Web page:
Looking a few years back, when one thought of roof solar panels, one imagined big, expensive, bulky panels jutting out from rooftops, being almost an eye-saw to the public. However, roof solar panels have come a long way in recent years. Not only have they become thinner and more flexible, but also affordable enough for the average household.
Let us look at the 3 main types of roof solar panels and how they differ from one another:
Monocrystalline Solar Panels:
For many years monocrystalline solar panels have dominated the solar market. These were the typical iridescent blue faced panels fixed on rooftops that people are most familiar with. They have well-defined rounded cells stacked in equal rows and visible from every angle.
Monocrystalline solar panels are produced from a single silicon crystal or ingot, involving a very complicated growth process. This results in the manufacturing process being very costly, which ultimately is passed onto the consumer as highly priced panels. However, they are the most space efficient, making them a popular choice for households with limited space.
These solar cells tend to have a life expectancy of 25 to 50 years, however, they are very fragile so they have to be fitted in a solid, sturdy frame.
Polycrystalline Solar Panels:
Sometimes referred to as Multi-crystalline solar cells, these modules are slightly less efficient and cheaper than Monocrystalline panels since the cells are not grown from a single crystal. Instead they are manufactured from a large block of many silicon crystals, giving them a shattered glass or mosaic appearance.
Like Monocrystalline cells, they are then cut into wafers to make up the separate solar cells. The great thing about them is they cost less for the consumer, but have a similar lifespan to Monocrystalline solar cells.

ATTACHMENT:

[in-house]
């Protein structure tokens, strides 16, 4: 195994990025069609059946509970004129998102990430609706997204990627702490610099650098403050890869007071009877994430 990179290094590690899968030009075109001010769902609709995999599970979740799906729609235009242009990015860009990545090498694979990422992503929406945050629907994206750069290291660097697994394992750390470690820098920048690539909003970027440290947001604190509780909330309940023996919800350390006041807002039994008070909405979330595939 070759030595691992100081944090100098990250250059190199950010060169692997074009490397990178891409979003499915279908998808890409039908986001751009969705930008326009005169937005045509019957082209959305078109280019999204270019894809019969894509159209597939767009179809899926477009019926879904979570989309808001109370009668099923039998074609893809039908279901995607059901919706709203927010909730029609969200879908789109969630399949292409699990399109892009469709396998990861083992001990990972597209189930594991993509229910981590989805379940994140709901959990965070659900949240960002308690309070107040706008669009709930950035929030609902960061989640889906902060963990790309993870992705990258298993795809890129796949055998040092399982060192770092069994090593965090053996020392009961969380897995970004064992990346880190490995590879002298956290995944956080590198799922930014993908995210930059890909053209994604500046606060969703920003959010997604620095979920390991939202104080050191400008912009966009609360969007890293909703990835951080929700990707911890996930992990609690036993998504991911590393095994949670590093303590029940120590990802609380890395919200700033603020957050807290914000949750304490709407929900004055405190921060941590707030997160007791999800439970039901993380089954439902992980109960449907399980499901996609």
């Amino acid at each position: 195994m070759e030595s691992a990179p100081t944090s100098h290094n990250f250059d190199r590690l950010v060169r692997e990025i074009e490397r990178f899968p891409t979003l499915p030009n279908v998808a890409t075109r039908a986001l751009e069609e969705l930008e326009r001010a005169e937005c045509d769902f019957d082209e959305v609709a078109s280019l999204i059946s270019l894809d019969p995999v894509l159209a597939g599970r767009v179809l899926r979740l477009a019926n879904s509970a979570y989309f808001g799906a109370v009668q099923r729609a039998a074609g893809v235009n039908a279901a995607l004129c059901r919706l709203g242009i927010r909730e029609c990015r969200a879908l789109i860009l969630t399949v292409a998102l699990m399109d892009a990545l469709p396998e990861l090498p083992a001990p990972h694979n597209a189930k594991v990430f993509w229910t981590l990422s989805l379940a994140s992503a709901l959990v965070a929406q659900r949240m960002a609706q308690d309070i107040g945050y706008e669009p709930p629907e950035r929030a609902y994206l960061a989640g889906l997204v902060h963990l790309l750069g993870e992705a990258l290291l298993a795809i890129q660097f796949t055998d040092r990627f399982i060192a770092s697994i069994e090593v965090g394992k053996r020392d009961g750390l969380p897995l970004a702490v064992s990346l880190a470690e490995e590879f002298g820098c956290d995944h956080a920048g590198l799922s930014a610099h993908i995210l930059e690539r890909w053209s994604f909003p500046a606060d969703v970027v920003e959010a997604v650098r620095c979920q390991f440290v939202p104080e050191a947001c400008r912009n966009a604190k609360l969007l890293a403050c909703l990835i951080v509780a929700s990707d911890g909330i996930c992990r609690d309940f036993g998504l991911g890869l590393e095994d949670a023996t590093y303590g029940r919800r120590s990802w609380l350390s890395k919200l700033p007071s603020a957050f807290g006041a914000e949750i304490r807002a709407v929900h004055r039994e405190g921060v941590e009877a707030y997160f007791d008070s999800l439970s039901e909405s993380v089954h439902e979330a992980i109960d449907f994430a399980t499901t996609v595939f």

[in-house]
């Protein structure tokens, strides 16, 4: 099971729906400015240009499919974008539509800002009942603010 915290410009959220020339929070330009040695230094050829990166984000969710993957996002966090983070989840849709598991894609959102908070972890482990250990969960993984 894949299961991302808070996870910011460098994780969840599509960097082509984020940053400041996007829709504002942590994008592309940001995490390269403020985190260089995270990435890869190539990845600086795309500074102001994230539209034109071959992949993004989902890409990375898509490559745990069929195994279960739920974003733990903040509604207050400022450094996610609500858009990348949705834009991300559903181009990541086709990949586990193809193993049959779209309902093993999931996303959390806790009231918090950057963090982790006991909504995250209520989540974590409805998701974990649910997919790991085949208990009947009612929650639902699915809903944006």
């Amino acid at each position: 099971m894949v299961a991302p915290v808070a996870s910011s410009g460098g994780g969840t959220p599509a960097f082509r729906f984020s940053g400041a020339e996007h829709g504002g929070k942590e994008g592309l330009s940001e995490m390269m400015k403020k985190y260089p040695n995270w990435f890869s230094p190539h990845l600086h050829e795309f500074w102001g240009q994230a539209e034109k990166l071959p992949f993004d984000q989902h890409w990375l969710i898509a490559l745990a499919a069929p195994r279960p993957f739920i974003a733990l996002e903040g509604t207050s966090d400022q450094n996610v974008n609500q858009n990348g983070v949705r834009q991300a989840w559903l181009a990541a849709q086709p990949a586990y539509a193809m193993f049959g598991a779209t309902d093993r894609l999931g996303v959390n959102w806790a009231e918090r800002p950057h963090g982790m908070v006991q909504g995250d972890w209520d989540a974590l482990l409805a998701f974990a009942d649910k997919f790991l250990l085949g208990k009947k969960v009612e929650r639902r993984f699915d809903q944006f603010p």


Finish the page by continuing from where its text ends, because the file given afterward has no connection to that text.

Thin Film Solar Panels:
The most recent development in roof solar panels is the Amorphous silicon PV or thin film technology. These panels are are extremely thin, making them flexible, and if only more research could be put into them, they could completely replace their more rigid counterparts.
Initially thin film solar panels were made by applying silicon material on stainless steel or glass, making them solid or rigid. However it has become more popular to apply the silicon between flexible laminate material. This allows the panels to be fixed to almost any surface or even used as roofing material.
Thanks to their flexibility and ability to blend seamlessly into rooftops, the majority of customers prefer thin film solar panels. It also saves them the cost on getting normal shingles or steel roofing.
The drawback of these panels is that they are over 50% less efficient at converting sunlight into electricity as compared to mono- or polycrystalline cells, so they require more than twice the surface area to generate the same wattage. However, since they are thinner, they require less material and a simpler process to be manufactured, making them the cheapest option per watt of output.
Since thin film solar is a relatively new technology, there is still a debate on the lifespan of the solar panels, and some have argued that they lose efficiency after only a few short years. But for now they are the best option on the market today and only time will tell how the cells perform in the long-term.
As you can see, solar photovoltaic technology has come a long way since its inception. From bulky, expensive Monocrystalline to the mosaic-like Polycrystalline cells, to the thin-film roof solar panels that can replace traditional roofing. It’s very intriguing what the future will bring.
Originally posted 2008-11-12 10:18:34.